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Wednesday, February 04, 2004 - Page updated at 12:00 A.M.

Southwest Snohomish County
Local native gets big, fat TV break on reality show

By Lynn Thompson
Times Snohomish County bureau

FOX
Randi Coy and Steven Bailey co-star in the reality TV show "My Big Fat Obnoxious FiancÚ." Coy can win $1 million if she gets Bailey to the altar.
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The laugh, high and giddy, is familiar, even if the personable manner is not.

Steven Bailey, an actor and a graduate of Meadowdale High School in Lynnwood, is getting his big television break this winter playing a loutish suitor in the new Fox reality show, "My Big Fat Obnoxious Fiancé."

Until he sat down at his home in Los Angeles on Jan. 26 to watch the show's second episode with friends, Bailey hadn't seen his own performance.

His review?

"I loved it," the 32-year-old actor said. "Everyone was laughing so hard, I'm going to have to watch it again."

When to see the show


Episodes of "My Big Fat Obnoxious Fiancé" air locally on KCPQ-TV (Fox) at 9 p.m. Mondays and are repeated at 9 p.m. Thursdays.
The show, which debuted after "American Idol" last month, attracted 19 million viewers the first night, though critics, jaded by the seemingly endless iterations of the real-people-in-humiliating-situations genre, have called its leads equally unlikable and the premise mean-spirited.

Bailey said the humor is in good fun and the method more "hidden-camera improv" than reality TV.

On the show, a young schoolteacher, Randi Coy, accepts the challenge of trying to convince her friends and family that she's fallen in love with a man she met on a reality dating show. What she doesn't know is that Bailey is an actor charged with behaving badly at every opportunity and making her job of getting to the altar and winning $1 million more challenging.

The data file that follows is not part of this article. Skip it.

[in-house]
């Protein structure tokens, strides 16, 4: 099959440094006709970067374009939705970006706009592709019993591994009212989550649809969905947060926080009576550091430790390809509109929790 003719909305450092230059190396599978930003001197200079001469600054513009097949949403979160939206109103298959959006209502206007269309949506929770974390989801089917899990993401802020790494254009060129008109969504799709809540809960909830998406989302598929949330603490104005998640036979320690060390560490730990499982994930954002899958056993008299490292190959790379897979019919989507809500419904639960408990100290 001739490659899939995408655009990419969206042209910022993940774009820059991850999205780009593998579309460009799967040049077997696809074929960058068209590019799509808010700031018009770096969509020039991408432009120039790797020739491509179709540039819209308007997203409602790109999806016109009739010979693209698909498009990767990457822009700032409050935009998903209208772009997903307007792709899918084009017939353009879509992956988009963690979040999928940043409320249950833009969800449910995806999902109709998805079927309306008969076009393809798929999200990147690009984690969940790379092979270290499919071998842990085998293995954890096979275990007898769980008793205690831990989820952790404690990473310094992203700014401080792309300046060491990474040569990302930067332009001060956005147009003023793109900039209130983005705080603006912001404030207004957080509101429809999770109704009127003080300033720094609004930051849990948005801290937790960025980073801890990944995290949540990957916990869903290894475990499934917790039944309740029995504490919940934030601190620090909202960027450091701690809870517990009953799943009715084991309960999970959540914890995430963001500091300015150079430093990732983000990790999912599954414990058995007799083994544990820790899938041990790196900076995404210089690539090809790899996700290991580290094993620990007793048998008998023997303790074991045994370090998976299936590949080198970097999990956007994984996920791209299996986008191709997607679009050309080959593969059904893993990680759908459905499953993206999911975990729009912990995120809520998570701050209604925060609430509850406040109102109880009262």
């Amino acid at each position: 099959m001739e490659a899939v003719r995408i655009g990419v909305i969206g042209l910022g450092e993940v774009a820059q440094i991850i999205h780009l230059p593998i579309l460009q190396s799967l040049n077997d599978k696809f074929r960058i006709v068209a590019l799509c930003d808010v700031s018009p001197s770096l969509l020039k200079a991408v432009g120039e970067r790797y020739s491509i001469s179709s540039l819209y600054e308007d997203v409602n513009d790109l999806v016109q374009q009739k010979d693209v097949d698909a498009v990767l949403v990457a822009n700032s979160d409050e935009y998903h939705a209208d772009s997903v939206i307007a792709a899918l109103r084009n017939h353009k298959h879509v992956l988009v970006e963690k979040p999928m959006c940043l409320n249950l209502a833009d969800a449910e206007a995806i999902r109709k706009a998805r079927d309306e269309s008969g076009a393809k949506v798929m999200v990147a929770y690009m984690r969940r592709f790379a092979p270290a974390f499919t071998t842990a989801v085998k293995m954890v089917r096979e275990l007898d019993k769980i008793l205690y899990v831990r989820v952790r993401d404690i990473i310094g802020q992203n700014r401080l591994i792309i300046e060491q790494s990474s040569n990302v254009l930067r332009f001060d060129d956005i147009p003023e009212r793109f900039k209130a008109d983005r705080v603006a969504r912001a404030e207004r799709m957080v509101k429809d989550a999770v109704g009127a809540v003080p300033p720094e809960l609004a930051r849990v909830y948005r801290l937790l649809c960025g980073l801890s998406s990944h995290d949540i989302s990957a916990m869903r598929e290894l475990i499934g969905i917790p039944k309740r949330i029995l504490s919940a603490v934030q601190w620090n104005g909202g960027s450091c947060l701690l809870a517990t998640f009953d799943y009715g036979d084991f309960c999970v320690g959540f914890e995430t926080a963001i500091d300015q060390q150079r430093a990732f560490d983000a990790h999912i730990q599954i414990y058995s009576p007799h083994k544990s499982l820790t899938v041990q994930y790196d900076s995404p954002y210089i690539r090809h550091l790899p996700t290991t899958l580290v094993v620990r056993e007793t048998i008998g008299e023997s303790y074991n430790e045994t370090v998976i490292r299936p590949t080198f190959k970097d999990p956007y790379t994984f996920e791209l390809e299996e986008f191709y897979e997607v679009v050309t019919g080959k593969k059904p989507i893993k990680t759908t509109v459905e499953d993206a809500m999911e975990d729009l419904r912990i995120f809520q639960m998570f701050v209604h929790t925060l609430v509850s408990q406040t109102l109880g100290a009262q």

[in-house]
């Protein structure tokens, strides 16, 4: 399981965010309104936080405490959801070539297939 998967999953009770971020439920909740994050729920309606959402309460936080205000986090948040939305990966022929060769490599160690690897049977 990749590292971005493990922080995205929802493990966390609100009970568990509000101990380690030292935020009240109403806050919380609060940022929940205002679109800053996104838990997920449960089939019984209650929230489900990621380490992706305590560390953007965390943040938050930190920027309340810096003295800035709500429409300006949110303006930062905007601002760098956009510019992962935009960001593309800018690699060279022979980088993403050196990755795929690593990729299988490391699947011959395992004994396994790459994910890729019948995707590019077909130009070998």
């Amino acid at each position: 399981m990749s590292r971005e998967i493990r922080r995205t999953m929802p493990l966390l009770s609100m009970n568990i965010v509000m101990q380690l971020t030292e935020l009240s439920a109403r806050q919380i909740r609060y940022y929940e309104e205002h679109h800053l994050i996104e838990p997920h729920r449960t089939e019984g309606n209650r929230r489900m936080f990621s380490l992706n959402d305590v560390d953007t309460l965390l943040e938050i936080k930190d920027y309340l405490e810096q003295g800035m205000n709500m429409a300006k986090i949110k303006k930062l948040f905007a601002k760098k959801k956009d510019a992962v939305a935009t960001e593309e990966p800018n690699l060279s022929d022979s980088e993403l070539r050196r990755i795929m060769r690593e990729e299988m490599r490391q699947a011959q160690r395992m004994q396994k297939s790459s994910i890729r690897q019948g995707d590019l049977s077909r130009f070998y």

In the tradition of big men using physical humor — Jackie Gleason and John Belushi were two — Bailey plays up his 6-foot-4 height and ample girth.

His backward collapse into a hot tub creates a tsunamilike effect. His big, hairy gut shimmies in front of several mirrors. He spits out sushi while sampling potential wedding-day appetizers and wipes off his tongue on his shirt sleeve as a horrified chef looks on.

But most of the humor comes from Coy's reactions. Coy, 23, registers a series of expressions from disbelief to disgust and distaste, as when Bailey assures her that he's not really attracted to her.

"You're not my type," he says during the second episode. "I like Asian chicks."

Or when the hostess of the show, in tight jeans and a midriff-baring T-shirt, leaves the couple at an outdoor table and Bailey confides: "She's hot. Maybe I'll hook up with her afterwards."

Speaking by phone from Los Angeles, Bailey said: "That's really how we played it. The laugh comes on her response, her look."

Bailey said he and the show's creators planned some scenes and plot developments, and left others unscripted.

He said the show's creators also were aware of the danger of his performance hitting only the one, obnoxious note.

"You'll see as it unfolds," Bailey said. "People will be surprised by the direction the show goes."

Bailey grew up in Edmonds and was active in drama by high school, where, he said, the Meadowdale drama department put on some "pretty good play productions" including "Pippin' " and "Our Town."

After graduating in 1989, he trained at San Francisco's American Conservatory Theatre and later performed in the Seattle area, for the Driftwood Players and Village Theatre, and in the Bay Area. He's appeared on "Buffy the Vampire Slayer," "Will and Grace" and "Becker," and in national commercials.

Since "Fiancé" debuted Jan. 19, Bailey has done a whirl of publicity appearances in New York and Los Angeles. He was spotlighted in a recent People magazine article and said the interest generated by the show has produced many queries but no new offers.

His parents, Larry and Anita Bailey, still live in Edmonds' Seaview neighborhood.

As she watches her son belch and blubber his way through wedding preparations, Anita Bailey said she feels a little sorry for Coy.

"He's really working her over, but that's his job," she said, adding that the "real Steve" is "fun, sensitive and caring."

In real life, Bailey is married. He said his wife loves the show, particularly because it means her actor husband is working. He said the degree to which his performance as a revolting Romeo differs from his real-life personality can be measured by his friends' reactions.

"They're looking at me, saying, 'Wow. You really created a character.' "

Lynn Thompson: 425-745-7807 or lthompson@seattletimes.com


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